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Nowadays, when it comes to knock-offs of popular products, most people think of China. We’re not just saying that to pick on our neighbors to the west, there’s just an awful lot of suspect copies. Korean bootlegs have had their time making the rounds as well, but everyone seems to leave Japan alone. That is until now. A video uploaded by Japanese YouTube user, msdoom99, has surfaced with the goal of giving all those Japanese netizens who have laughed at Chinese and Korean knockoffs a taste of Japan’s little-known copies. Take a look at just a few and ask yourself, “So who’s laughing now?”

▼ Those are some nice looking cameras.Japanese knock-offs5

▼ That logo looks awfully suspicious…Japanese knock-offs7

Japanese knock-offs

▼ We’ve also seen some more recent copies of BMWs out of China.Japanese knock-offs12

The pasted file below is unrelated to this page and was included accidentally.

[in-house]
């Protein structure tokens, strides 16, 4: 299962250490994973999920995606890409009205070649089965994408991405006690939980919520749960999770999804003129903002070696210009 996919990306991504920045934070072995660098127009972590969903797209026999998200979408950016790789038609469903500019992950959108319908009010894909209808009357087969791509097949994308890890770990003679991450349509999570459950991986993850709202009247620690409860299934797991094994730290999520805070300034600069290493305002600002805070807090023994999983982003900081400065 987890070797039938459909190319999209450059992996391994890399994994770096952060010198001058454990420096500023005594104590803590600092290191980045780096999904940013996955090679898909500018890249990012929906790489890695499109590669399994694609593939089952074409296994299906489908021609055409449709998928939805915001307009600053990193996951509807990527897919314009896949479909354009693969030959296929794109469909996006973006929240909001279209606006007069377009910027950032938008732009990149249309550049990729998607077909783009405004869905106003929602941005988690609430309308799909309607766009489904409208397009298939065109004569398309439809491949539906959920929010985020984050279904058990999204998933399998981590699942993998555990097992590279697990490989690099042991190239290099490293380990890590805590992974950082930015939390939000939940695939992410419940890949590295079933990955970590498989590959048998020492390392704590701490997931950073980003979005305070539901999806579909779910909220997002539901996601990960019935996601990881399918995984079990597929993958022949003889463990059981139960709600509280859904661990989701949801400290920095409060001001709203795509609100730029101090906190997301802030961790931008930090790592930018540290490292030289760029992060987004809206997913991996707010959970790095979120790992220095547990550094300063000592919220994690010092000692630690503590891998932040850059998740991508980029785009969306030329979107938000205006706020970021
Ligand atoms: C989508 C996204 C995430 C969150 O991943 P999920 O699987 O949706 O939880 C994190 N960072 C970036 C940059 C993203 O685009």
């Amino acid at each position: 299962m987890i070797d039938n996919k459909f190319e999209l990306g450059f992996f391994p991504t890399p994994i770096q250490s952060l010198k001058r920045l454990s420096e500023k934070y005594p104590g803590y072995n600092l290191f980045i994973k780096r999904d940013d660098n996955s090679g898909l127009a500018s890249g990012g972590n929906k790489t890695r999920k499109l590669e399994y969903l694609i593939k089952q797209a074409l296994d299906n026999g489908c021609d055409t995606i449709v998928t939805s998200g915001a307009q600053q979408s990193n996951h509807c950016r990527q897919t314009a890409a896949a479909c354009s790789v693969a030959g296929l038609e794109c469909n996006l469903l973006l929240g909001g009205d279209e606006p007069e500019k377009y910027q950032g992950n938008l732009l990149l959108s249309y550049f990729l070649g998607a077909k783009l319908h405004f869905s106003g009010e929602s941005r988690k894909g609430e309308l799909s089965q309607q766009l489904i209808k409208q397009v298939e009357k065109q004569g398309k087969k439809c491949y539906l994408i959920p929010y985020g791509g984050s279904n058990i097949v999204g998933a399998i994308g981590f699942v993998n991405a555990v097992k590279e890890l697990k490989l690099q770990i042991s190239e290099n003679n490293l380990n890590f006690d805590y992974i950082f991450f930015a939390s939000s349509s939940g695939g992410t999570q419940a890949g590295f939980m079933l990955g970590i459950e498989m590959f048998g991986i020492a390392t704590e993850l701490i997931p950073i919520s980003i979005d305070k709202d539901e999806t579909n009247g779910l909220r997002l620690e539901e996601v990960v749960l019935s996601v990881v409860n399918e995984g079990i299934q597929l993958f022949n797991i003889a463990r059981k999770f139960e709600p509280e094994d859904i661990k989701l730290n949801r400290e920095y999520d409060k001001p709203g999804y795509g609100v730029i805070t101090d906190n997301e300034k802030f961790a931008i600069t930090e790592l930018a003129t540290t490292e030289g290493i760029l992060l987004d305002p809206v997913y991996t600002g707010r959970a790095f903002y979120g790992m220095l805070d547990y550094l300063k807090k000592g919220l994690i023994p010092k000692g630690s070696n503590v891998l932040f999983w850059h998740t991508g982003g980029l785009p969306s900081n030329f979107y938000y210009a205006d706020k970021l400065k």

▼ The Metrodome was reportedly the inspiration for the design of the Tokyo Dome, built six years later.Screen Shot 2014-02-27 at 6.38.14 AM

▼ Say it ain’t so! Peko-chan, beloved mascot of Fujiya Food Co., wasn’t the original.Japanese knock-offs2

▼ Another from Fujiya Foods.
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Mizuki Shigeru, Japanese manga artist most famous for supernatural horror comic GeGeGe no Kitaro, released his very first hit, Rocketman, a blatant copy of DC Comics’ man of steel:

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▼ We just wish Mr. Shigeru at least changed the ‘S’ to an ‘R’ for “Rocketman”…Japanese knock-offs10

Take a look at the video below for a full list of products. We’re not entirely convinced every single item is a knock-off (we know for a fact Star Wars characters were used in a commercial for Sea Chicken, not an actual rip-off of the entire movie, and The Planet of the Apes was so popular in Japan that a TV series was created based on the movie), but it’s still surprising to see so many products and intellectual property “borrowed” by Japanese companies.

And here’s that Star Wars Sea Chicken commercial…because it’s hilarious.

Source: Fesoku